Can anyone do this program?  I’m going to go out on a limb here and say no.  I know that Beachbody probably likes for all of their programs to be workable for people of all fitness levels and there IS a modifier for all of the moves, but without totally modifying some of the moves into completely different moves, I don’t think Hard Corps is for everyone.  Some of these moves are VERY hard on your joints.  I consider myself to be a pretty fit person, and I woke up one day after Resistance 3 and my knees were in severe pain from mountain squats.  There are many moves in this program that put a lot of strain on your knees, elbows, and joints.  It is very important that you’re doing these moves on a comfortable, cushioned surface.  Get a mat.  So, if you have issues with those types of moves, there is something else out there for you.  Let’s chat if you need some recommendations.  Here are the mountain squats that messed with my knees:

I will also note that I experienced a bit of lower back pain during this program, which is NOT normal for me.  I would randomly pull a lower back muscle and need to modify for a day or two until it improved.  That had never happened to me during another workout program before.  I think it was because I wasn’t warmed up enough before jumping into the workouts, as the warm-ups are very short.  I found that the pain happened more during the resistance workouts, so I started warming up before all of the resistance workouts with the Cold Start (10-minute warm-up) and I never had back issues again.  So, I would definitely recommend incorporating the Cold Start warm-up as much as possible.  It’ll make your workouts 10 minutes longer, but it’s worth it.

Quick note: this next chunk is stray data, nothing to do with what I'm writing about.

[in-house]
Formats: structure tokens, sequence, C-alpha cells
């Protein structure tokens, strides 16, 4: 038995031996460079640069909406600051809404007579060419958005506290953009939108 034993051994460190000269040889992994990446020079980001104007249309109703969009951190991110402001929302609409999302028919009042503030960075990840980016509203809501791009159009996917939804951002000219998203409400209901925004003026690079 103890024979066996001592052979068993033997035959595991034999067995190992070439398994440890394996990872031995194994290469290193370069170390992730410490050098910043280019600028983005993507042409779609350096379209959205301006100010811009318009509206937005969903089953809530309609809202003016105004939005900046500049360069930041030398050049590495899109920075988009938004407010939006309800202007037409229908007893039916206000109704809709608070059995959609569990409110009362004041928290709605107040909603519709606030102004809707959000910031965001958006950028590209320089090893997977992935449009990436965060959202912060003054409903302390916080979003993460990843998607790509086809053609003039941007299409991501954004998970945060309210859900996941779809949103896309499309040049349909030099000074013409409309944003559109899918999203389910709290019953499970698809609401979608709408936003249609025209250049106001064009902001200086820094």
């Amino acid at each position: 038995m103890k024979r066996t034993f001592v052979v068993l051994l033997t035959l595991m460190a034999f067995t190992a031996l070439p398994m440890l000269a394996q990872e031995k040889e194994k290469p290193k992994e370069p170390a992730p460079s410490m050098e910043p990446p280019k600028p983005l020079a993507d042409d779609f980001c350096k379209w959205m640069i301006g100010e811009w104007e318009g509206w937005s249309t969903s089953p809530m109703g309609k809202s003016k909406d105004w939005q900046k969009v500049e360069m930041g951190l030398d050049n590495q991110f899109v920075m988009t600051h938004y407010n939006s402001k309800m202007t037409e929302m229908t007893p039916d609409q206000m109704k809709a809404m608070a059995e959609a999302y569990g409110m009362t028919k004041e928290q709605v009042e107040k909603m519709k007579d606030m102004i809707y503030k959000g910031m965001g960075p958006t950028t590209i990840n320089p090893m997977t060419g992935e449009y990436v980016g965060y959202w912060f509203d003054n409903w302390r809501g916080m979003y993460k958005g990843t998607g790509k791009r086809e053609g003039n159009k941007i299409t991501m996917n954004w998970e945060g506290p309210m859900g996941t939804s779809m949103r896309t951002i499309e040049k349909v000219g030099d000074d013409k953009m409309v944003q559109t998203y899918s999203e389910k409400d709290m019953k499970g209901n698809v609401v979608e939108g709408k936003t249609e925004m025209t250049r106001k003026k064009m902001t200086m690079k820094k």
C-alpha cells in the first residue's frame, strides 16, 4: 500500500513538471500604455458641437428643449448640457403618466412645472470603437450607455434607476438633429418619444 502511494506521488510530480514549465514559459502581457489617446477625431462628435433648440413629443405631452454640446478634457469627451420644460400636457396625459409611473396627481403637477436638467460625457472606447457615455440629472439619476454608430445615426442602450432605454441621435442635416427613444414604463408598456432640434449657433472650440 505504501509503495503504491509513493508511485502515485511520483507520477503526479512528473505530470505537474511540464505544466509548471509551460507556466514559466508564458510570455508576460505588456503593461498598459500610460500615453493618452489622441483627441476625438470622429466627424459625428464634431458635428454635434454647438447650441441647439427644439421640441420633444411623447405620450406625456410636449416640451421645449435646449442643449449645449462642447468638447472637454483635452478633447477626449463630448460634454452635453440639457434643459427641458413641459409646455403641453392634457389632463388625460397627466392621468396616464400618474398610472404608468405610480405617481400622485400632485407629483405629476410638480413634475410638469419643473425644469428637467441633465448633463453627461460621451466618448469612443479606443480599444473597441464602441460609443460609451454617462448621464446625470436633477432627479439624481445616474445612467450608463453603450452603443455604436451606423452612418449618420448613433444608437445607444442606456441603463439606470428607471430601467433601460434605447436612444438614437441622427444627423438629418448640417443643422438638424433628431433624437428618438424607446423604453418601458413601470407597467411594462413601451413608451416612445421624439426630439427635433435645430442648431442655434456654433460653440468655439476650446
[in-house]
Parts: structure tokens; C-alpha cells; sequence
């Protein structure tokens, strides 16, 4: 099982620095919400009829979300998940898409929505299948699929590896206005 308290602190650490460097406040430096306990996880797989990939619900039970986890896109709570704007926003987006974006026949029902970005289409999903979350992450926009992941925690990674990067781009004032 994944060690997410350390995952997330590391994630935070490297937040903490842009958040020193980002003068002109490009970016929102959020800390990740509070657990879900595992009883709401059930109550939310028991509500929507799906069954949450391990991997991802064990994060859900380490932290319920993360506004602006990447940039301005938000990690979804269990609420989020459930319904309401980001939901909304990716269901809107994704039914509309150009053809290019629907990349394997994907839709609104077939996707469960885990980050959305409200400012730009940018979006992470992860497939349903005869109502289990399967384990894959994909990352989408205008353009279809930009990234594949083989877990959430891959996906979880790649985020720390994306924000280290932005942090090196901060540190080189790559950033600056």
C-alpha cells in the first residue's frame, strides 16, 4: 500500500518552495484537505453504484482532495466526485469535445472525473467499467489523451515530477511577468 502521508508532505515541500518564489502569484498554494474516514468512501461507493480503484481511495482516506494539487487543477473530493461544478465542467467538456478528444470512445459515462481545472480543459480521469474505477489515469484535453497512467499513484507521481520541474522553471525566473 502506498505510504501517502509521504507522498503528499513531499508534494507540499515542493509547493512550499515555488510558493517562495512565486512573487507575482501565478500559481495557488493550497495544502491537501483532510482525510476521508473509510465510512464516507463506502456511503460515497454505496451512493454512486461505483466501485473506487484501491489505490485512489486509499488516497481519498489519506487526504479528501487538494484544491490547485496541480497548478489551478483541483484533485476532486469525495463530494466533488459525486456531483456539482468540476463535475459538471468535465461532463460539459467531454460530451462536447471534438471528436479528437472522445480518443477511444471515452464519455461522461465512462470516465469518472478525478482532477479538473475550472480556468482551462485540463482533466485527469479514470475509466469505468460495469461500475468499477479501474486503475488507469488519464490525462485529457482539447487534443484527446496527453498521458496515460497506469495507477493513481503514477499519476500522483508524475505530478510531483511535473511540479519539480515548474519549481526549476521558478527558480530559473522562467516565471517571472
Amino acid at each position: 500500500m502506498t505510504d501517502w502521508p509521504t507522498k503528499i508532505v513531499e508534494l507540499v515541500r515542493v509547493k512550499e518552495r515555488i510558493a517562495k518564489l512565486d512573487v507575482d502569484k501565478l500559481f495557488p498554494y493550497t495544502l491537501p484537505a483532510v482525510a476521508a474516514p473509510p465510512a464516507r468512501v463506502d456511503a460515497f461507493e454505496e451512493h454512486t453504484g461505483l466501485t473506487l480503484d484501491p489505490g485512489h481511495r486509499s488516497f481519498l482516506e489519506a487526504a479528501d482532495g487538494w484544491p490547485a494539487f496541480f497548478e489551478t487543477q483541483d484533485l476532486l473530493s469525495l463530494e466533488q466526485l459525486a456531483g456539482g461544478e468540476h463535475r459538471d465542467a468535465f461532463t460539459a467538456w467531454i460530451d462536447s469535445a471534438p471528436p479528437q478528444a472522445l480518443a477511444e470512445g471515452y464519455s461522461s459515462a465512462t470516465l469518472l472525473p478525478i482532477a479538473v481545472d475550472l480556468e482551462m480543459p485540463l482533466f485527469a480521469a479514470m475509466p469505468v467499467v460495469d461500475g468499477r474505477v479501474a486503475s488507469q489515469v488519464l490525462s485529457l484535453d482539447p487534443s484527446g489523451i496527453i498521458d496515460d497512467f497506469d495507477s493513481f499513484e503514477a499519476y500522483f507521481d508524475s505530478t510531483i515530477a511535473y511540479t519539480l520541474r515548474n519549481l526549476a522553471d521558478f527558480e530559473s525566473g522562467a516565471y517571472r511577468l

What is Hell Week?  Did you do it?  Yes, I did.  I didn’t come so far to crap out at the end!  If you haven’t had enough after eight weeks of 22-Minute Hard Corps, you can choose to complete the optional Hell Week at the end.  The Hell Week includes 2-3 workouts a day, so 44-54 minutes of workouts a day, rather than just 22 minutes.  It is very hard, and you’re wasted at the end of each day, but it’s amazing.  I felt very challenged during Hell Week.  Here’s the Hell Week calendar:

Hell Week Challenge

Did you follow the nutrition plan?  No.  I’m generally pretty healthy with my diet.  I drink Shakeology everyday.  I’m also a weekday clean-eating vegan.  On the weekends, I’ll do some calorie splurges and enjoy some cocktails, but no, I did not really change my diet at all for this program.

Did you use any supplements?  Yes.  I used Energize, which is a preworkout energy drink.  It’s all natural – no artificial colors, sweeteners, or preservatives, and NO FILLERS.  It’s vastly superior to every other preworkout drink on the market, including my old preworkout drink – Energy and Endurance.  My cardiovascular endurance really improved during the program and I could push a lot harder and longer through my workouts, and I attribute some of that to Energize.

What kind of results did you get?  Honestly, being in pretty decent shape already, I didn’t lose a ton of weight.  I wasn’t really trying to lose weight, though, just trying to push my body to do something new and outside my comfort zone.  I lost around 5 pounds, but I did improve drastically with my muscular endurance on some of the moves, like the gorilla crawls.  The first time that I did Cardio 2, I could maybe do half of the gorilla crawls.  By Hell Week, I could do all of them.  I also could barely do pump jumpers (from Resistance 3) when I started, but could perform them no problem by the end.